Season 6 – Episode 5: The Last Hanging in Detroit

Season 6 – Episode 5: The Last Hanging in Detroit

On a fall day in 1830, convicted wife killer Stephen Simmons was hung in downtown Detroit. His execution was as public as anything could be. Bleachers were set up on three sides of the scaffold, as people came from miles around to witness the execution. Maybe they didn’t like what they saw, because Michigan soon became the first English-speaking government to outlaw the death penalty.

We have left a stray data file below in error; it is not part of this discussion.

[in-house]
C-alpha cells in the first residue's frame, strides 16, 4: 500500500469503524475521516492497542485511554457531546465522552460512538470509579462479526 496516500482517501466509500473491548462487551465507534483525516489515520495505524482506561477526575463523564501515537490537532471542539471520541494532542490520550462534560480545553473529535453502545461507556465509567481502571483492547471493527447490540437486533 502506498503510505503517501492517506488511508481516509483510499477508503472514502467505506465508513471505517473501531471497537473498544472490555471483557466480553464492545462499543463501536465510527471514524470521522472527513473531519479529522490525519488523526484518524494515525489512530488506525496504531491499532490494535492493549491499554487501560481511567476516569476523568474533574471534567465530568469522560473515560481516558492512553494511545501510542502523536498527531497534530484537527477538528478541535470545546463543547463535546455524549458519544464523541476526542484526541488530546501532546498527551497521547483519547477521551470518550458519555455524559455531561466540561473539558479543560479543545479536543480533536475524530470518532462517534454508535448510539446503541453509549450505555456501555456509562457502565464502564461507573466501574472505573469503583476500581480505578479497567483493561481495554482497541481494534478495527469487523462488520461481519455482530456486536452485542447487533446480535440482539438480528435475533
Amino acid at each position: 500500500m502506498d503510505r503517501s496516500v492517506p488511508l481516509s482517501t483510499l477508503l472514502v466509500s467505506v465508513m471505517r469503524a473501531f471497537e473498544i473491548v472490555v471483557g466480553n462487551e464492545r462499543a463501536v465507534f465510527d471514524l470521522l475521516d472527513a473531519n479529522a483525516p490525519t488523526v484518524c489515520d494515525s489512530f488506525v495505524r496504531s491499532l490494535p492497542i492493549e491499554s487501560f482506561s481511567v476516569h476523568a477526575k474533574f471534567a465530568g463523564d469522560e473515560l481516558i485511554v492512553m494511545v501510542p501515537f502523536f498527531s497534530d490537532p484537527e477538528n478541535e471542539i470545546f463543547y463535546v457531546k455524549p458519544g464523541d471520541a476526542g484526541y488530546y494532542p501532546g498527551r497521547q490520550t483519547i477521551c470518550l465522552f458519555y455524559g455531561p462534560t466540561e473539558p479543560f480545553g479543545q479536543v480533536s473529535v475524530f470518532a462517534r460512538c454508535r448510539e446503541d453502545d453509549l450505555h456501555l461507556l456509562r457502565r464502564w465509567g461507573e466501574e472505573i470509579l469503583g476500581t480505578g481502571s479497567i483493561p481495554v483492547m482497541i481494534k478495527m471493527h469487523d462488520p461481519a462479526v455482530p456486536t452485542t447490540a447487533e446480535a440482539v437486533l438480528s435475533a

We speak with legal scholar David Chardavoyne, author of A Hanging In Detroit: Stephen Gifford Simmons and the Last Execution Under Michigan Law. Lawyer Eugene Wanger tells us how the ban on capital punishment went through when the state’s constitution was rewritten in the early 1960s. And historian Matthew Daley, of Grand Valley State University, explains why it never took hold in the state’s early days.